Most of us are guilty of speeding at some time or another, and some people are chronic speeders. Regardless of where they’re going or what time of day it is, they’re going to drive too fast and put other drivers, pedestrians, and cyclists’ safety at risk.
According to the National Highway Traffic Safety Administration (NHTSA), in 2017, speeding killed 9,717 people, accounting for more than a quarter (26%) of all traffic fatalities in that 12-month period. In the last 20 years, speeding has been involved in approximately one-third of all motor vehicle fatalities.
Speeding does much more than put other people’s lives in danger. It has far-ranging consequences that many people may not even realize:
- Speeding allows for greater potential for loss of control of your vehicle
- Speeding reduces the effectiveness of certain vehicle protection equipment
- Speeding increases the necessary stopping distance after the driver perceives something in his path
- Speeding makes crash impact more powerful, which leads to more serious injuries and increases the likelihood of a fatality in a collision
- Speeding results in an increase in fuel consumption
Why Are Drivers Speeding More Often than Ever Before?
Are more advanced and more numerous safety features on modern cars making drivers more confident that they can speed safely? Advanced safety technology like forward collision warning systems, blind spot monitoring systems, lane departure warning systems, and advanced braking systems are not intended to allow drivers to be “present” behind the wheel of the car. They are simply supplements to a driver’s skillful driving and good decision making while operating a motor vehicle.
Why Do People Speed?
The NHTSA has determined a number of factors that have resulted in more aggressive driving:
- Traffic congestion: Drivers are speeding to avoid traffic congested areas and are weaving in and out of lanes trying to avoid bumper-to-bumper traffic situations.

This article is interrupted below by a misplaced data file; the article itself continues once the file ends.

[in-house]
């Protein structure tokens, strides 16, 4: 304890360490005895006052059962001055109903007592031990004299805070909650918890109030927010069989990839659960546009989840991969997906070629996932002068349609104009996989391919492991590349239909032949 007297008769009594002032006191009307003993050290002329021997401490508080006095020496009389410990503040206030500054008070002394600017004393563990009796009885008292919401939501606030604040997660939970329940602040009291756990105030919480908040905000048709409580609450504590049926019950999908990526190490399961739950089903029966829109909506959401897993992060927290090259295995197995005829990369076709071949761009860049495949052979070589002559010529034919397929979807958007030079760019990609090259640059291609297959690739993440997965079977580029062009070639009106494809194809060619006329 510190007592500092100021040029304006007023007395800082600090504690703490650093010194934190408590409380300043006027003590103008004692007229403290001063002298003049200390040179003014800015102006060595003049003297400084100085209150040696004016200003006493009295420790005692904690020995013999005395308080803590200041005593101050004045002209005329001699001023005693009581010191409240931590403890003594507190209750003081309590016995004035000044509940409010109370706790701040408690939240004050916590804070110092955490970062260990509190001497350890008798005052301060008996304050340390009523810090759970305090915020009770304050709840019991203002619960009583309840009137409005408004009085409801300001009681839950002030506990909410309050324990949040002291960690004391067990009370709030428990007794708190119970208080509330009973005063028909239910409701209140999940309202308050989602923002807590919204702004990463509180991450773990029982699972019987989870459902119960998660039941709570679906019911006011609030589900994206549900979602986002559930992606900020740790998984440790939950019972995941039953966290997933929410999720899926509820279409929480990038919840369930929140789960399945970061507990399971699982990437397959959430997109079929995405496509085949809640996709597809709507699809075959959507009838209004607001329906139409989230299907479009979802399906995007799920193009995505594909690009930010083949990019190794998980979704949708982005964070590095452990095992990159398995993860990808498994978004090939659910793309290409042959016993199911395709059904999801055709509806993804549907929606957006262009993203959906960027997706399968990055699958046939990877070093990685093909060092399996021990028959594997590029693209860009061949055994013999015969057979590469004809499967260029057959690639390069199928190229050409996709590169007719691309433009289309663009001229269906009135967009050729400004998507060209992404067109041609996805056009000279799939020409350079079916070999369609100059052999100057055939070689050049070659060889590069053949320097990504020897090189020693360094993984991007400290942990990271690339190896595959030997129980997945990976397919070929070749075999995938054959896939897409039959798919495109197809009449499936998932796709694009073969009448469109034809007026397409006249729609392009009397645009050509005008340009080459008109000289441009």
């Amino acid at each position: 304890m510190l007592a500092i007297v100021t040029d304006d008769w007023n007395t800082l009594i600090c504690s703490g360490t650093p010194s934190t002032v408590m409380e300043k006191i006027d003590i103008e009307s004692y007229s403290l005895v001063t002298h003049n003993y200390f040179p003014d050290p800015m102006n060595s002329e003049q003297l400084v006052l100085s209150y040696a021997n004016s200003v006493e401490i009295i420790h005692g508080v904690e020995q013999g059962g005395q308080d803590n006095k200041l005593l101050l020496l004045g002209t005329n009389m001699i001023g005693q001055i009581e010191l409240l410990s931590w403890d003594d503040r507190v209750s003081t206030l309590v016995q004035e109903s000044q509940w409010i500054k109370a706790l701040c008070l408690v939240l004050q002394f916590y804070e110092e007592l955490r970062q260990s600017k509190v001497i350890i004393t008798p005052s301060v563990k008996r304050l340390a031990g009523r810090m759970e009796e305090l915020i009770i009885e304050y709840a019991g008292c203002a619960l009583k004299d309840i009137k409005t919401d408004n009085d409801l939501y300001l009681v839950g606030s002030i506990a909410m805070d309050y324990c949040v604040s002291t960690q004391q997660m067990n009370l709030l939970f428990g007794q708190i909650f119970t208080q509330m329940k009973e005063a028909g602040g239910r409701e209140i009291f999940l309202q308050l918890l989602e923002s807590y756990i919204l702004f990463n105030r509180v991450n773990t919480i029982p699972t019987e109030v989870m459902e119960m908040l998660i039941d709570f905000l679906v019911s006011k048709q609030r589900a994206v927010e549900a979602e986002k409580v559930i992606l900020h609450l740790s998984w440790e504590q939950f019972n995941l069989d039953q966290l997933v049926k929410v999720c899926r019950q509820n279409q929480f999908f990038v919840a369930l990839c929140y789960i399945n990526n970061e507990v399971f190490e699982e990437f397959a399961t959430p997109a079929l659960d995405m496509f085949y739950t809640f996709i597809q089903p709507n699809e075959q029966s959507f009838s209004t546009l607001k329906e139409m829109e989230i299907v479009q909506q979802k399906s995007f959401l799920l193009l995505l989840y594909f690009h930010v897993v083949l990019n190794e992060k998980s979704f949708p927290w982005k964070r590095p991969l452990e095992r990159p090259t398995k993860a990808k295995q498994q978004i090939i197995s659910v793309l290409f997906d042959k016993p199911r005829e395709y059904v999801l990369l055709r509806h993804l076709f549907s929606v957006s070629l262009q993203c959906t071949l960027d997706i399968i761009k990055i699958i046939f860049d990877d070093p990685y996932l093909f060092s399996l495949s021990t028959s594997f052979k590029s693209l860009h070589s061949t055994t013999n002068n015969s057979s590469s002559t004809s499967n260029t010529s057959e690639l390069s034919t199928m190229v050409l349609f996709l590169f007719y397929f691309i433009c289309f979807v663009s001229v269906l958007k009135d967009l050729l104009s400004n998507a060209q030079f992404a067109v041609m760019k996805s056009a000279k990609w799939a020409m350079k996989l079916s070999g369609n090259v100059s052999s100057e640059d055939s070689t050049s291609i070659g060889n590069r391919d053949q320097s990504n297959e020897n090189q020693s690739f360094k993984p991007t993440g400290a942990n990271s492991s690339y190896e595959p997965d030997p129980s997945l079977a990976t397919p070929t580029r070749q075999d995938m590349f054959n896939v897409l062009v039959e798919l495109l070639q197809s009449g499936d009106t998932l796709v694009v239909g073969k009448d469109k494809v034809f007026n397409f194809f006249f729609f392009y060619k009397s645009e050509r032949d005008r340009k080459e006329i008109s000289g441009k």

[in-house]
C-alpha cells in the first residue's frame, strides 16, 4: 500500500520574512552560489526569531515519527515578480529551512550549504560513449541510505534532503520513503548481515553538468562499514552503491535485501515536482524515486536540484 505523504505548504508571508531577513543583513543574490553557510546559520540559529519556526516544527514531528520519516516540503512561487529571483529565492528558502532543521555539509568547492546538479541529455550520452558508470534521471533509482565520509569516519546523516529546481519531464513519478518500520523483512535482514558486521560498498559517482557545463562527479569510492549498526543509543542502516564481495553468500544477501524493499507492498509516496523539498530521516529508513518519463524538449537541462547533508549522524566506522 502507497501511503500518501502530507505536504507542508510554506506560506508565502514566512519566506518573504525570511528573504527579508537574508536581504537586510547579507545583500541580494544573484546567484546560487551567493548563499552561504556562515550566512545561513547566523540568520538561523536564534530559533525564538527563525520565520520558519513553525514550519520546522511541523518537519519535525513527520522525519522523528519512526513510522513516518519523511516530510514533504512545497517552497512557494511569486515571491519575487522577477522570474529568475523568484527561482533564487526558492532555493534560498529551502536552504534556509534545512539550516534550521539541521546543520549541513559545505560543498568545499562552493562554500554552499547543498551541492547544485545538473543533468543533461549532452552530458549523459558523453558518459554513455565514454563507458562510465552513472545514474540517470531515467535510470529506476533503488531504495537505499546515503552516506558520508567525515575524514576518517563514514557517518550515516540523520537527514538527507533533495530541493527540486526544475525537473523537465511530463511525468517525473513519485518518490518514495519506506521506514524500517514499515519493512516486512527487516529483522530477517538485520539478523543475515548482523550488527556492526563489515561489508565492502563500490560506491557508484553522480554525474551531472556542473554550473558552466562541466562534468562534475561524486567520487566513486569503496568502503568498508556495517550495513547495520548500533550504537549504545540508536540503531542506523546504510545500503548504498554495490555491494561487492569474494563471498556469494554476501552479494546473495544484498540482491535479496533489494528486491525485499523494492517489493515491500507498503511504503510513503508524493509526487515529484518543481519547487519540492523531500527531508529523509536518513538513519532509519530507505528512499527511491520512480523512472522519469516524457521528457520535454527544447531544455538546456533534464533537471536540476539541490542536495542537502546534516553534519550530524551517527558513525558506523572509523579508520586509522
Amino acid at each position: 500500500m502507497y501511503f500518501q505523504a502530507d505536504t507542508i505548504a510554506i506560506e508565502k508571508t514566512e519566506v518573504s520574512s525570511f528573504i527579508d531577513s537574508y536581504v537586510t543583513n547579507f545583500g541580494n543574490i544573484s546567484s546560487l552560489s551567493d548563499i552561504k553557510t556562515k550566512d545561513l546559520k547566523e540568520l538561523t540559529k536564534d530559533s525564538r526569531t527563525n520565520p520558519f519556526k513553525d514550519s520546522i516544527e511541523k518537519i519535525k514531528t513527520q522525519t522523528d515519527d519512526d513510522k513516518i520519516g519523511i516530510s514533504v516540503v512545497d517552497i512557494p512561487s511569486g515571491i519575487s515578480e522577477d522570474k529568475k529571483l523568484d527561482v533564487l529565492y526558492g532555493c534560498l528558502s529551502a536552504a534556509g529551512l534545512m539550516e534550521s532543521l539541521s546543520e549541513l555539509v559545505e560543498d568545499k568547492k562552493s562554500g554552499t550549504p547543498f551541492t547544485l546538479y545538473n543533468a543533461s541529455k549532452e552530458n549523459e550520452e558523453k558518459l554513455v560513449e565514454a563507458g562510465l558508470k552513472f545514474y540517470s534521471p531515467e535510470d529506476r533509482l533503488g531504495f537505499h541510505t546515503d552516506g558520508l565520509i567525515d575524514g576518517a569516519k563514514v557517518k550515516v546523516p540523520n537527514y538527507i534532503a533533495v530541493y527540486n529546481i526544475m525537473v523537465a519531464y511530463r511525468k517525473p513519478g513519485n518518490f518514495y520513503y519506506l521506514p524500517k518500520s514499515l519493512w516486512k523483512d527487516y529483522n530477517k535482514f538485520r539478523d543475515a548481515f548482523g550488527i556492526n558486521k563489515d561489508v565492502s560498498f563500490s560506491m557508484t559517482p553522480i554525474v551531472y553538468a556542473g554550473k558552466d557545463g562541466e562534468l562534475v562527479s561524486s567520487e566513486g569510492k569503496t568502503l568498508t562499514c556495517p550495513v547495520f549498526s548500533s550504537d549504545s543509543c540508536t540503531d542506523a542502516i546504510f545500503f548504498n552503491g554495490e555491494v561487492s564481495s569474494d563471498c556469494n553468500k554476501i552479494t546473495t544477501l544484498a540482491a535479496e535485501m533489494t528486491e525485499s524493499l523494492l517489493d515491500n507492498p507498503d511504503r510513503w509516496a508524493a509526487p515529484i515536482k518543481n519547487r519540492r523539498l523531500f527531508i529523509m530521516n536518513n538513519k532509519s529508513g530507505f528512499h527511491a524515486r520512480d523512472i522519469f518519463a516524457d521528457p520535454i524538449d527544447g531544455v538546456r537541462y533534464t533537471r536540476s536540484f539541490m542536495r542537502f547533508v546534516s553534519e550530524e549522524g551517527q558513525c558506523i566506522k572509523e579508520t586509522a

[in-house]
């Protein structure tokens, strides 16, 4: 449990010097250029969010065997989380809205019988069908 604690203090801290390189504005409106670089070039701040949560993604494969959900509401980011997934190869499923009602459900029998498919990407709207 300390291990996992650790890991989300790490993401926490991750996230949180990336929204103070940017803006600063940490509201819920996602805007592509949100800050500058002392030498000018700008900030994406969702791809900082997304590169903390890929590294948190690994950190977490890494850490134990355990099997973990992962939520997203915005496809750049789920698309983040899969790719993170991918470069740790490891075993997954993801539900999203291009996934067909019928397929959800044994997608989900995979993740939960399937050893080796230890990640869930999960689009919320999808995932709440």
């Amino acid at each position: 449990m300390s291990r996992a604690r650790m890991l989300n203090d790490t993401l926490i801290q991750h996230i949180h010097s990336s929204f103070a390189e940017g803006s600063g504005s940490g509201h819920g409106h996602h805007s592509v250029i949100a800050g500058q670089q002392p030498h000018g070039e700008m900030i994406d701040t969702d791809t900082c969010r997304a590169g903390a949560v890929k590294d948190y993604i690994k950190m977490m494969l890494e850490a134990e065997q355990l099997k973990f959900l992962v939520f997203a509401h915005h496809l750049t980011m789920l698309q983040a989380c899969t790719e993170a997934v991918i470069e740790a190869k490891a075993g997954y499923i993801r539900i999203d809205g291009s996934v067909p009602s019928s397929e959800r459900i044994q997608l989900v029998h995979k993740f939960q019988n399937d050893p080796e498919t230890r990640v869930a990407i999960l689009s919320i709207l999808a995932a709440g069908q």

- Running late: Being late for work, meetings, school functions, and social engagements lead people to speed from destination to the next. Our busy lives are no excuse for endangering the lives of others, ourselves, and the passengers in our vehicles.
- Blatant disregard for the rules of the road.
What is Being Done to Curtail Speeding?
Many of us have received tickets in the mail thanks to cameras at stop lights, in construction barrels alongside of the road, and by law enforcement officers using more advanced tools to measure our driving speed. Many cities and counties across the country even have unoccupied police cars posted at high speed areas on roadways or even uniformed mannequins to get drivers to slow down. You will also see road signs on major interstates asking you to call a three digit number to report reckless drivers, and fines and other penalties for speeding are becoming much more serious. Advanced technology to catch speeders is being created on a regular basis because it’s a dangerous problem that’s getting out of hand.
A study conducted by the National Transportation Safety Board (NTSB) examined U.S. passenger vehicle crashes from 2005 to 2014 and found that speeding was the main factor in 112,580 deaths, or about 31% of all traffic fatalities. During that same nine-year period, almost the exact number of people—112,948—were killed by drunk drivers.
As more and more cities and counties take actions to curtail speeding, we can do our part, too, by slowing down, taking note of posted speed limit signs, and leaving early enough for work and school that we don’t feel the need to speed to get to our destination on time.
If you received a traffic ticket for speeding, we can represent you.
Alternatively, if you were injured or a loved one killed by a driver who was ticketed for speeding or reckless driving, our attorneys handle personal injury claims.
Please call today for a confidential claim evaluation.